Over the past couple of years, there has been an increasing spotlight into mental health. We all know it’s important, but sometimes what’s said about mental health can feel so generic. I believe we need to make it personal and share our own stories, particularly when we’ve recovered, to show others they can do the same.
If we’re going to change things for the better, we need to create safe places where people feel they are being listened to. The more voices there are, and the more diverse those voices are, the more we can all learn.
Every day, each of us face pressures – whether small or large. I myself faced many pressures when I left home at 18 to join PwC on their school leaver scheme. I’d enjoyed a lovely suburban lifestyle, but London was very different. Living independently and managing a household was hard.
I was keen to make a good impression at work but having not gone to university myself, I worried about how little I knew. I also carried the weight of family expectations on my shoulders because I hadn’t done very well in my A-levels. I felt like I’d let my parents down and was trying to make up for it by being successful in my new job.
A few years ago, something bad happened in my personal life and it had a very profound impact on my life, especially at work. It’s hard to put into words what daily life was like.
I would come into work, and although my body was there, my mind was somewhere else. I could see the world moving, but I remained stationary. I just couldn’t concentrate.
I had a heavy workload with huge deadlines. I’d also just been promoted to Manager and I felt I needed to do well to show I was on top of everything. But I just couldn’t keep up. On the outside, I seemed like my usual bubbly self, but inside I was so, so, sad. Keeping up appearances took its toll. I was exhausted and was relieved I could drop the mask as soon as I left the office and give myself permission to be miserable.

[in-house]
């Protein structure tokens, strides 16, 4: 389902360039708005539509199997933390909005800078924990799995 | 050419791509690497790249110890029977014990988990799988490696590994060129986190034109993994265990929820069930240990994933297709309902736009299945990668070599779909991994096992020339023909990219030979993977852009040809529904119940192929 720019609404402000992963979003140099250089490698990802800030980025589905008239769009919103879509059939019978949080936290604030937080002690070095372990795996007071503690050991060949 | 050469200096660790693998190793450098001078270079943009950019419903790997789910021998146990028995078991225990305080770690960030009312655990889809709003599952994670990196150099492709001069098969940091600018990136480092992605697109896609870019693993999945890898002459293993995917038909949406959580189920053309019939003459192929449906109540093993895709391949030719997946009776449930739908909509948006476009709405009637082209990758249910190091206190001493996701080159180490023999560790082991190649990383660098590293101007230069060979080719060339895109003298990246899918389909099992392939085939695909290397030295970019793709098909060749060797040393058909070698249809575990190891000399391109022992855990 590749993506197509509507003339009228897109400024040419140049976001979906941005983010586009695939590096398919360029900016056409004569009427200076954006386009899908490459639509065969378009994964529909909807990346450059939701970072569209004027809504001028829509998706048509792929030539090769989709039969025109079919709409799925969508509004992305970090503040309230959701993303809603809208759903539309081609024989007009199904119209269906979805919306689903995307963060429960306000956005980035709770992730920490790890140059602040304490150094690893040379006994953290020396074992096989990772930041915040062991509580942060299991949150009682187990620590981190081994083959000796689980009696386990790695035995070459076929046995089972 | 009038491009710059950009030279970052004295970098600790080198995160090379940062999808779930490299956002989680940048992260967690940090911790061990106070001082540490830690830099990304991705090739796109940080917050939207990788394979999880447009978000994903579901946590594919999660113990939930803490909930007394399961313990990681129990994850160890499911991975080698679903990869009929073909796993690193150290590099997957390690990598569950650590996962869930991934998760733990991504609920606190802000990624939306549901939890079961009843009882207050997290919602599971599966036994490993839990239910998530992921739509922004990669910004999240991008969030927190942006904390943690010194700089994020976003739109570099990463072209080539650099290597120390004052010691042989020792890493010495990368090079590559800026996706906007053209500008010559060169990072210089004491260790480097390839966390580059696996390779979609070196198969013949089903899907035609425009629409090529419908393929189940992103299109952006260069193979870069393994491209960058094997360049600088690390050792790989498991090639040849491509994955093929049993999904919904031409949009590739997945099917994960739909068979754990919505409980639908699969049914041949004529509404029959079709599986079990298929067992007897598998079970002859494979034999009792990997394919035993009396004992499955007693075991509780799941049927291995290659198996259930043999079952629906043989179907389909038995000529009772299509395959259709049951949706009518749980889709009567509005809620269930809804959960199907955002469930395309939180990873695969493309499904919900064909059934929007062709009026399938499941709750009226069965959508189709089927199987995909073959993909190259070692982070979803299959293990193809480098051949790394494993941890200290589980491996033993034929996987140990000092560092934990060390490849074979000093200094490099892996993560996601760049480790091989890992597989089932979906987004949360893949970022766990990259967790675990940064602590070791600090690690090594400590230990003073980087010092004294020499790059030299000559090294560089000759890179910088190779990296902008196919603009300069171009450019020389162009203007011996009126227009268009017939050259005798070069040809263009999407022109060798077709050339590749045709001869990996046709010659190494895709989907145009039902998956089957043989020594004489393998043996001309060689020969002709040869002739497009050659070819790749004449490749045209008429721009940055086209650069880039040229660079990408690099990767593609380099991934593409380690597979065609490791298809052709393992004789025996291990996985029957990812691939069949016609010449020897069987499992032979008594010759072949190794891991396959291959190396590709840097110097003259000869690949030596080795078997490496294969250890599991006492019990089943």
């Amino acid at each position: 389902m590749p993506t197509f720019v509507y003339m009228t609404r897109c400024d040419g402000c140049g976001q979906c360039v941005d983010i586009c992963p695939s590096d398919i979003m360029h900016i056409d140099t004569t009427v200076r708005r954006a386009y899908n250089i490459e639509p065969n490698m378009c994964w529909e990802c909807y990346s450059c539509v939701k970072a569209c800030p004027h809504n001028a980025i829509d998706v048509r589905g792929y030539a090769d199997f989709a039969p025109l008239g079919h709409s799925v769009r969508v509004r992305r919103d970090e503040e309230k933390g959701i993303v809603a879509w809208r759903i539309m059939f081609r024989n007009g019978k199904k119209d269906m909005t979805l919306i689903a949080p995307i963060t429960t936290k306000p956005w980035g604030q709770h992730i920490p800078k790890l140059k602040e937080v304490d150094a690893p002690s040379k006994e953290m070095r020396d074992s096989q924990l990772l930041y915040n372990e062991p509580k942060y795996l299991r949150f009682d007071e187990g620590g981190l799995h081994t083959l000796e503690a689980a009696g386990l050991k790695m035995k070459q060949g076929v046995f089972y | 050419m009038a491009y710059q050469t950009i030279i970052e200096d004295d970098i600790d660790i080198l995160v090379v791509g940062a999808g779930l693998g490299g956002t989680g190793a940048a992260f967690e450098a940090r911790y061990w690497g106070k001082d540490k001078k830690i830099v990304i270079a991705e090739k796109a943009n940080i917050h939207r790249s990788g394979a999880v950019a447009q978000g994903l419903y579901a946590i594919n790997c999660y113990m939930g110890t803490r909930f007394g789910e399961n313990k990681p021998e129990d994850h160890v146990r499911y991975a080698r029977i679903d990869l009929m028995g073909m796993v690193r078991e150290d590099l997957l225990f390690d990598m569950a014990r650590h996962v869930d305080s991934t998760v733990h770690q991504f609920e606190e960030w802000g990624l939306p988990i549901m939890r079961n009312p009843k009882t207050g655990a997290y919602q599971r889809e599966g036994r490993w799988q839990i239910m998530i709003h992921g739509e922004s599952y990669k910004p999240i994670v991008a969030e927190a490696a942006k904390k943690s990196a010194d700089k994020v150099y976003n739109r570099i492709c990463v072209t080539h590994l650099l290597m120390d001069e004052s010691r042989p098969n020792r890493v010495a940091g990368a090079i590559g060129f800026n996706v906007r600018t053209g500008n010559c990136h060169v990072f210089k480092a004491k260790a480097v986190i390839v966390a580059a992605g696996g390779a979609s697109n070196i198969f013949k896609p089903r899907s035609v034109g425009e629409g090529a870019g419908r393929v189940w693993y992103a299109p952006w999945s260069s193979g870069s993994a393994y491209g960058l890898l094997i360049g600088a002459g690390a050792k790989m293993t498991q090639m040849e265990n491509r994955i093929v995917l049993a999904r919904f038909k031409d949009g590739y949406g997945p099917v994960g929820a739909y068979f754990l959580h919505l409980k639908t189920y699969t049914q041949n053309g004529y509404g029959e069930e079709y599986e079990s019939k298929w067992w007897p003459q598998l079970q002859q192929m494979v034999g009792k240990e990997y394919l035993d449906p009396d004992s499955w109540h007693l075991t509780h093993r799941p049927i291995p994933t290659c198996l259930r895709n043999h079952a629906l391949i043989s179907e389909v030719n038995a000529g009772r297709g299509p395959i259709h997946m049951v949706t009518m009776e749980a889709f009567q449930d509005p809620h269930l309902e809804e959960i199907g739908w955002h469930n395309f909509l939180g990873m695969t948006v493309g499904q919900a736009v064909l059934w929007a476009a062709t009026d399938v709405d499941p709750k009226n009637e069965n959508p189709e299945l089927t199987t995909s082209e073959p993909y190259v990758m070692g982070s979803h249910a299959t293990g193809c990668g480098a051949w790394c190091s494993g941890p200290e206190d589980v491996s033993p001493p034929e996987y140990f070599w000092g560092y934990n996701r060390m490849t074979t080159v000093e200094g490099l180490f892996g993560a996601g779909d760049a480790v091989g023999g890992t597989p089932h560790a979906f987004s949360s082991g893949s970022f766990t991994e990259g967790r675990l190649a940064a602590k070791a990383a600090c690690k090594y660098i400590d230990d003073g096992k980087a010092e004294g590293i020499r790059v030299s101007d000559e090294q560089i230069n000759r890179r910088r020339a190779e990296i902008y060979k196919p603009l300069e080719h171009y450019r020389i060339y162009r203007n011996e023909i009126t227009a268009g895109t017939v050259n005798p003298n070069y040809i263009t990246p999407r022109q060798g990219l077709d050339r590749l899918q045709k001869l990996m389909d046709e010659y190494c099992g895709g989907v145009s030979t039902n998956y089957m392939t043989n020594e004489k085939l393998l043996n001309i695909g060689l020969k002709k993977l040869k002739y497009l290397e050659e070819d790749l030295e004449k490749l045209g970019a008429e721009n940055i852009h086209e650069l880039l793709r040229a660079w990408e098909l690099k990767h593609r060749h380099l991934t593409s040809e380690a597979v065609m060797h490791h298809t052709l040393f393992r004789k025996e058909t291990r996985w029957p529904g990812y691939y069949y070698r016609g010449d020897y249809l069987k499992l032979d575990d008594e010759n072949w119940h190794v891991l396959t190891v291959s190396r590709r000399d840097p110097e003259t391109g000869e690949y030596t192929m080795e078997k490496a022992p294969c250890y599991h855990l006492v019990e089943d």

There are many reasons why I didn’t reach out and ask for help. I guess I just didn’t know who I could trust. I was afraid my career prospects would be damaged if I opened up and that I’d look weak. I didn’t want to be a source of gossip and, if I did speak up, I wasn’t sure what would happen to that information. What’s more, being from a South Asian background, it’s not part of my culture to ask for help.
I reached breaking point when I missed a deadline. I ended up going to see my people manager for work support but ended up breaking down and telling him everything. He immediately put in place support from Human Resources. It was the first time somebody listened without interrupting, allowing me to tell my story from beginning to end. Better still, they helped me put a label on it which was a huge weight off my shoulders. I’d never been educated on mental health, it was something I knew of but thought would never happen to me. I’d been struggling unsuccessfully to deal with my problems on my own and ultimately lost my sense of perspective. However, talking things through with others helped me start seeing things clearly again. I finally saw light at the end of the tunnel and ultimately put my health first. I recovered and was able to continue to thrive in the workplace.
One way to challenge mental health stigma in the workplace is to share our stories. It means reaching out to someone you trust and talking about how you’re feeling. Of course, we’re not all going to be ready to share our full story. It took me a few years to get to a point where I felt ready to talk but what each of us can do is encourage a culture of looking out for each other where sharing our vulnerability is a strength, not a weakness.
I’m proud to have helped set up Thriving from the Start, a mental health community for those early in their careers where we will share inspirational stories, produce vital information booklets for City organisations and provide a forum for networking with like-minded individuals. Working together, we can continue to educate and support our organisations with their mental health and wellbeing strategy.
PwC’s openness and support enabled me to get to where I am today and having honest conversations has prepared me to be a future leader. Our shared experiences can bring about positive change and I’d encourage you to be there for someone who’s reaching out.